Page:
No, not really. Basically what I've seen a lot of my students do is they take my advice and they print out a hard copy. The old school style of printing out your auditions. Put your printer on draft mode so you get basically a draft save you ink a black and white gray skill draft, but a lot of tablets and a lot of the touchscreen type stuff out there allows you to use a yellow highlighter where you can touch the screen and circle it and all that stuff. So there are devices out there that allow you to do that. One of the very few things that people don't realize is in order to know what you're highlighting, you have to be trained by somebody who teaches what components of the voiceover are important. For example, one of the very first things that I tell people to do when they look through their script and they're thinking about marking up is highlight with the highlighter any of the dynamic words or dynamic phrases that you want to hit harder, anything that you think you want to progressively enhance. We call that dynamics and dynamically hitting words and broadcasting. There the price, the sale, the concert, the date, things that are basically important, dynamically are good things to highlight when you mark up your script. So to go through the script, pass one, read through it, find the actual things you want to dynamically hit harder, and make a mental note to yourself by marking it up, by highlighting it. The other thing too, I tell people when I teach, is draw a line on words that you want to stretch. Elongating words allows us to dramatically stretch a word without dynamically hitting the word aggressively or dynamically hitting it harder. Stretching a word, or what I call pulling a word can also be a part of dramatically enhancing the overall ring. Look at these beautiful flowers. By pulling the word beautiful, I stretched it. You can kind of think of it as the word is a rubber band and you want to stretch that word and it brings a little bit more of a dramatic attention to it by the consumer. So I tell people, mark up the script with highlighting dynamic words, draw a line above the word that you want to stretch. The next thing I tell people to do is when they're looking for expressive words, when you're looking for words that should sound as though it is expressing how it's meant to sound adventurous, beautiful, gentle, soft, laughter, happy, angry. When you think of words that are expressive, then you want them. There's a reason that the writer, the copywriter and the author wrote that word in there. They could have picked any word they wanted. They picked that particular word because they're hoping we, as the talent, will expressively hit that word and make it sound like it's meant to sound. Look at these, awesome. Isn't she beautiful? Wow, these are delicate. We want to make sure that we dynamically hit words, that we stretch words, but we also express those words as they're meant to be expressive. So what I tell people to do is circle expressive words. So I tell them to highlight dynamic words, I tell them to put a line above the stretch word and anything you're going to express harder, circle that word. The next thing is the addition of natural stalls. You want to allow yourself to add additional commas that aren't written in. You and I both know, and anybody listening might not know if they don't, then here's a little tip. Writers write for the reader. Very few people, unless they are veteran to copywriting and broadcast and what have you and manual scripts and stuff, they don't really write for the issue of a narrator or the voice talent. They typically write for the reader. And in that case they may add a comma here and a comma there in a period mark and semicolon or ellipsis or whatever. But the reality is if you read it exactly as they write it, it comes out a little bit sounded like it's read. If you allow yourself to add those natural stalls or natural pauses, it allows you to create a cadence and a conversational and a flow that allows the consumer to stay in your shadow. So besides the natural stalls, added pauses along the way that you feel naturally not crazily randomly, but naturally fit so that the consumer can stay with you. You want to keep the consumer in your shadow. So if the consumer is right with you, you are going to retain them and they're going to retain what you're saying. If the consumer falls behind you because you're blasting through and you're only hitting the commas, but you're blasting right through those like rolling through a yield sign, you're not really coming to a comma, then you're going to lose the consumer because the consumer is going to fall behind you. And the addition of natural stalls is something I tell people to definitely add. Natural stalls are simply put into writing in your own comma. So those are some of the items that you should think of when you're marking up your script and how to use abbreviations and notes and symbols along the way to help you mark up some of those items.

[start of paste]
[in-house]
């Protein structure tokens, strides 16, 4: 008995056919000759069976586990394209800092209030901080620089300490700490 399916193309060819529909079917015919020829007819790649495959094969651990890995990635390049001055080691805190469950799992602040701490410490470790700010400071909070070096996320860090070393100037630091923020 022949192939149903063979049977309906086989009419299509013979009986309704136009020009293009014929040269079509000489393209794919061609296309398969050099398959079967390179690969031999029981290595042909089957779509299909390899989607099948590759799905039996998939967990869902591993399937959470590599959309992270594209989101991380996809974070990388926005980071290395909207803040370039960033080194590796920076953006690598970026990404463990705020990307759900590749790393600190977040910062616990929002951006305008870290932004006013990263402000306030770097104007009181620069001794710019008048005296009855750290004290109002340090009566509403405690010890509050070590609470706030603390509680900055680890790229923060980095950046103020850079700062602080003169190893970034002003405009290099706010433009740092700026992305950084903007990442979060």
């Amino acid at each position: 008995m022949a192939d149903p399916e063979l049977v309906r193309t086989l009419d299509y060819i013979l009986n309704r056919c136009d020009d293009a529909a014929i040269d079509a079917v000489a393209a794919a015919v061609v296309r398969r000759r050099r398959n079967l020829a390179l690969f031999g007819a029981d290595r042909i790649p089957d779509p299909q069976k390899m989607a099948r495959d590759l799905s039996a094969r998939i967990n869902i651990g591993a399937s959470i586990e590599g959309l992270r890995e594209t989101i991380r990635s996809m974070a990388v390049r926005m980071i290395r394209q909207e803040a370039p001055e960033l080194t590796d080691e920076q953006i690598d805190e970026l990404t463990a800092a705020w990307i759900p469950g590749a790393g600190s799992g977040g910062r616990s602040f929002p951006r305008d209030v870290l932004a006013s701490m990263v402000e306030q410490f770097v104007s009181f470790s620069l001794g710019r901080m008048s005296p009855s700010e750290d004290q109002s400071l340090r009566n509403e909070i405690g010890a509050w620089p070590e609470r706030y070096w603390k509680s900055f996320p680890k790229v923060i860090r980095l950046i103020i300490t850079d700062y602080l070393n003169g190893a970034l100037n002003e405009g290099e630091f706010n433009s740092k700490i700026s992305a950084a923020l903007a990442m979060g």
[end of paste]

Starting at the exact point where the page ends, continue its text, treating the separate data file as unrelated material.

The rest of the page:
Stephanie Ciccarelli: